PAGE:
ENDNOTES: [You can contact me by email at email@example.com. Through the post office: send those... er... private DVDs..or music or zines... or anything else (legal only!) to: Mykel Board, POB 137, New York, NY 10012-0003. If you like my writing, you can be notified when anything new is available by subscribing to the MYKEL'S READERS Yahoo group firstname.lastname@example.org]
-->Huh? dept: Jason Torpy, The president of the Military Association of Atheists and Freethinkers, said, "The lack of belief in a god should not be a disqualifier to access to chaplaincy." And in April 2014, the U.S. Army announced that "humanist" would be an officially recognized "faith," although so-far, they're not allowed to have chaplains.
I say: a CHAPLAIN is a religious leader serving the military. “Lack of belief in a god:” kind of puts the kibosh on “religious” doesn't it? A lot of atheists are dogmatic and evangelical... but somehow I don't think that's enough to qualify.
-->Your private donations aren't dept: Brendan Eich, former CEO of Mozilla gave $1,000 in support of California’s Proposition 8, a constitutional amendment that would outlaw same-sex marriages. This was in 2008-- six years ago. Eich is a co-founder of Mozilla and only recently became the CEO. He has since resigned because of the stink raised by the donation.
-->Rush Limbaugh... again dept: The girls are on Rush Limbaugh for saying that every adolescent knows that when uttered by a girl “No doesn't always mean no.” You can read the petition here. Of course, Limbaugh's right... but that's irrelevant to the outrage. Something as mundane as the truth never stopped a feminist before... won't stop one now.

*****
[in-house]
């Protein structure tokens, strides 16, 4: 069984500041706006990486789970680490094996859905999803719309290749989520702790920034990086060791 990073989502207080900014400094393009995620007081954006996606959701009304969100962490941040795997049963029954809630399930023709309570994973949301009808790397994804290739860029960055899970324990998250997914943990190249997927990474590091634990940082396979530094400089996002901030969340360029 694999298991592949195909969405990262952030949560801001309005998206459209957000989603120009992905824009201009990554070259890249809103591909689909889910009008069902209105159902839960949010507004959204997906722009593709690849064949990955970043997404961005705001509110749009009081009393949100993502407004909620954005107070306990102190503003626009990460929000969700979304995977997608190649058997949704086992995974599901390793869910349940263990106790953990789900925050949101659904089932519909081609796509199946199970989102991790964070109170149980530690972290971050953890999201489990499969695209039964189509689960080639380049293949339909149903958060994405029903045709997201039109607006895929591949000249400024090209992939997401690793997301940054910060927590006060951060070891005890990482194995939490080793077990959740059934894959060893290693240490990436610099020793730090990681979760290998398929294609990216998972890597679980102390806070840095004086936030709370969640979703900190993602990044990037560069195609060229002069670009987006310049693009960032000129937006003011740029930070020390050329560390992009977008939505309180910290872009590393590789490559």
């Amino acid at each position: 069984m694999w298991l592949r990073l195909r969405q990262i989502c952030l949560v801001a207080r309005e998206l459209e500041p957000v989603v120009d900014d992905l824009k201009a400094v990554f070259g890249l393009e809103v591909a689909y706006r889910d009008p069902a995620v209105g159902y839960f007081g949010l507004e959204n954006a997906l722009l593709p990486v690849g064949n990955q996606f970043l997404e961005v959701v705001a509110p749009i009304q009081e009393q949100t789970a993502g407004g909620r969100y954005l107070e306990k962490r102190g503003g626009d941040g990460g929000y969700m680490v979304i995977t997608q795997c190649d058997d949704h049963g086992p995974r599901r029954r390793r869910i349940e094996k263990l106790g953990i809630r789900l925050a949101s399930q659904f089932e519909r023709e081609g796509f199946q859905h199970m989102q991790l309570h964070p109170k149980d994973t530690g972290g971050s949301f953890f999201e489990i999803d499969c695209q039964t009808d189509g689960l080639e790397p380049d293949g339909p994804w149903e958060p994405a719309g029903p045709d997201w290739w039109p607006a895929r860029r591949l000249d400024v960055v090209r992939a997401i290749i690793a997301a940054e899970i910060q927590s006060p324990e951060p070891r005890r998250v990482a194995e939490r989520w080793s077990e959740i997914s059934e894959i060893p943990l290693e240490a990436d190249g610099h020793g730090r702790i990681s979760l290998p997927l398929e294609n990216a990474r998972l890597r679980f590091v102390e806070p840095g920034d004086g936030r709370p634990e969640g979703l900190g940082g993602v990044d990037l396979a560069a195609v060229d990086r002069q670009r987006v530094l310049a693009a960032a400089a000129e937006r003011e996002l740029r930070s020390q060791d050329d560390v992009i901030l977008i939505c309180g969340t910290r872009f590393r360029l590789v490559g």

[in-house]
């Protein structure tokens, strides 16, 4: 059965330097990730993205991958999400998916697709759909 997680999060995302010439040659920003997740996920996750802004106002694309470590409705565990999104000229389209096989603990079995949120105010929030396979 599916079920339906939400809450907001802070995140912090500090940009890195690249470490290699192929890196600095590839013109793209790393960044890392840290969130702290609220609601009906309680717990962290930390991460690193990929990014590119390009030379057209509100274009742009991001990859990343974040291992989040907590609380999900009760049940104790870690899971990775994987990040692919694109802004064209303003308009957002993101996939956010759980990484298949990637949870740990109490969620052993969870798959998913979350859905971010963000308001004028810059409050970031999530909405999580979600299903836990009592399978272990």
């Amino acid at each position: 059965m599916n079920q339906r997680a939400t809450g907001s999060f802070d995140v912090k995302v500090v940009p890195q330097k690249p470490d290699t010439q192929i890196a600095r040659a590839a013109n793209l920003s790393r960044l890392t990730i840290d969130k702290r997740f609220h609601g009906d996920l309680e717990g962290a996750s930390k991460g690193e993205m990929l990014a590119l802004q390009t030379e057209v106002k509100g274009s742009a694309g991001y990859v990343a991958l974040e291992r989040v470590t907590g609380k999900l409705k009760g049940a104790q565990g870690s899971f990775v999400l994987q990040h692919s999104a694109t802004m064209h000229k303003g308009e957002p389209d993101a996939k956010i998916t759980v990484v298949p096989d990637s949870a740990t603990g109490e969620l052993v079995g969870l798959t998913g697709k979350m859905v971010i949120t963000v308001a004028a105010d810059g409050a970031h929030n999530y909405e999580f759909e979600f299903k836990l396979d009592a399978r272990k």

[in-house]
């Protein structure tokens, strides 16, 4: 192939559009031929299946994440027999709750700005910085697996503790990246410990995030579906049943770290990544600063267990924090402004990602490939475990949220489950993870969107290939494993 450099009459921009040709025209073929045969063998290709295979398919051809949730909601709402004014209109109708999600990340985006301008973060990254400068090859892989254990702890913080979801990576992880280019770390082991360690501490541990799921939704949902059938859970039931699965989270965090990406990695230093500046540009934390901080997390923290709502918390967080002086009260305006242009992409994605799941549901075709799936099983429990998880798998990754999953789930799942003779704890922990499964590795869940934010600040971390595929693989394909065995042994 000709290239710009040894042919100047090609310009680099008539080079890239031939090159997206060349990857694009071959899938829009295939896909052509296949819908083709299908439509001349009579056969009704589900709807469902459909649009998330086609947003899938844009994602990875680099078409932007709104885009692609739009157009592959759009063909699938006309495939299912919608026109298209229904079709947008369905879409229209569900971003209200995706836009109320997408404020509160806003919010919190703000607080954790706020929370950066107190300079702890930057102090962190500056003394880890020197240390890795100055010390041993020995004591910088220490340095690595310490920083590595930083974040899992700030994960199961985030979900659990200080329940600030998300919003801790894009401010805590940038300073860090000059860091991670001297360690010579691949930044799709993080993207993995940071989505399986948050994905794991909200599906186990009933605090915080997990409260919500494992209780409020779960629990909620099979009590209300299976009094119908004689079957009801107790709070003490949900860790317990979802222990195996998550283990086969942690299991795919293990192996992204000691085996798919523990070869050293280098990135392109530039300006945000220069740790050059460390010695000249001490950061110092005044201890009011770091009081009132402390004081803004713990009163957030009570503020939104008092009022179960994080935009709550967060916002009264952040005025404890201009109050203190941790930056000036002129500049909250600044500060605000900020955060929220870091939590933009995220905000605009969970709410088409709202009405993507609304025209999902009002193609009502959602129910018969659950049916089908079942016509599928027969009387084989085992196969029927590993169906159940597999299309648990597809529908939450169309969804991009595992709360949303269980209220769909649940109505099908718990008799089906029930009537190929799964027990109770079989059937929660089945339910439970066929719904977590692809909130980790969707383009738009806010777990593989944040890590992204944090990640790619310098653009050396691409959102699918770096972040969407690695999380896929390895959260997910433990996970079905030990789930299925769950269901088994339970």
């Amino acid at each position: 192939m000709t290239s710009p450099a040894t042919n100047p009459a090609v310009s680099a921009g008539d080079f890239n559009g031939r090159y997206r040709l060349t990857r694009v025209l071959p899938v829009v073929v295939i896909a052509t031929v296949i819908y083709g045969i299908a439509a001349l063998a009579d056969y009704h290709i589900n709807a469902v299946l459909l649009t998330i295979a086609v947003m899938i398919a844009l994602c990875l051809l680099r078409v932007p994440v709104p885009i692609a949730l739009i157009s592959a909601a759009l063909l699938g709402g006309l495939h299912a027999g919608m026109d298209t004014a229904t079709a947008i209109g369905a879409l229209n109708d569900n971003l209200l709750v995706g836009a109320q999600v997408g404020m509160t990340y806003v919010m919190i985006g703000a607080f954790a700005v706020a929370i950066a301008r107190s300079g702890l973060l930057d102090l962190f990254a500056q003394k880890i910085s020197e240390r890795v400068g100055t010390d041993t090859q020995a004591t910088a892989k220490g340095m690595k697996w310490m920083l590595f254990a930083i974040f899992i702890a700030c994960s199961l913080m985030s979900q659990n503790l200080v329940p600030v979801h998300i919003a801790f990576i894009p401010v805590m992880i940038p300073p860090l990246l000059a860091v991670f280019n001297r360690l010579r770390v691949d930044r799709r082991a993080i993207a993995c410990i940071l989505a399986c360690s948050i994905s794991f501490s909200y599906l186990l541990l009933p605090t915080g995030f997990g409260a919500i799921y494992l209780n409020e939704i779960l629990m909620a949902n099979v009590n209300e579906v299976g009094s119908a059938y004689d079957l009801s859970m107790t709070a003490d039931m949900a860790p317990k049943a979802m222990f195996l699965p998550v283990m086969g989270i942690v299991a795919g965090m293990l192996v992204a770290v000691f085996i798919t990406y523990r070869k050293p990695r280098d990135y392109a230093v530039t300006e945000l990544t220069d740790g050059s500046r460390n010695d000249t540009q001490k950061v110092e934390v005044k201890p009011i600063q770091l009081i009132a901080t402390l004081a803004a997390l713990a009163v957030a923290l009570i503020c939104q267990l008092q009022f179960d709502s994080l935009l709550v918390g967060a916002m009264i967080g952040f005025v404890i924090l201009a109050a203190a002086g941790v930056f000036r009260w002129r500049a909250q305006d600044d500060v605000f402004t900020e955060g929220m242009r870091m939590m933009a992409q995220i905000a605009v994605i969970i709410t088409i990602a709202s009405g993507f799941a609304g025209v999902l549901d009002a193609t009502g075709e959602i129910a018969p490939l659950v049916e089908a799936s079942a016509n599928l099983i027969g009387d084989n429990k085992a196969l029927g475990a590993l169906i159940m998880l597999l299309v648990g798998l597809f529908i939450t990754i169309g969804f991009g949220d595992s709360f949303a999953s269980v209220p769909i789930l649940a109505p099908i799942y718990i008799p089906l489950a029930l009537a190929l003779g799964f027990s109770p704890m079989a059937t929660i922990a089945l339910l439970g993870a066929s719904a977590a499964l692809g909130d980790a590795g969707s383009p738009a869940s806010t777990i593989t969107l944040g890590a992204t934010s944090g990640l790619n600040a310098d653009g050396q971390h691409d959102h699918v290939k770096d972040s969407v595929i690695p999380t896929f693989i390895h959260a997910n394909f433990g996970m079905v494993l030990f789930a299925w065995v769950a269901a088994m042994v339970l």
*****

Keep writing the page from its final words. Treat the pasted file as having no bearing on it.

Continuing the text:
-->The good guys dept: Not In My Name is a group of Jews, some in Israel, some elsewhere, who reject the Israeli-caused genocide in Gaza and Palestine. They also reject the Jewish hawks and other rightists speaking for “all of us.” Mazel tov!
-->More about strippers dept: There a great article in This Week called Surprising Facts About Strippers. After reading this column, you won't be surprised.
-->Twisted numbers dept:I just read Michael Bloomberg, former king of New York, bragged that during his term "the life expectancy of the average New Yorker increased three years." He wanted to claim stupid anti-smoking and pro-bike lanes were making New Yorkers healthier.
The real reason? Rich people live longer than poor people on average. Mike Bloomberg threw out the poor and replaced 'em with rich. Violá! An increase in longevity!
-->Keeping the Pressure on Dept: I want to thank reader George Metesky for suggesting a Bring Back Mykel effort directed at Maximum Rock'n'Roll. Send your comments-- to email@example.com with the subject line: BRING BACK MYKEL! Let me know how they answer.
-->And: I'm on a massive clean-up/divest kick. I'm giving away DVDs, cassettes, VHS videos, CDs and a few 7-inch singles. Just pay separate shipping and handling. Details at: MykelsGiveaway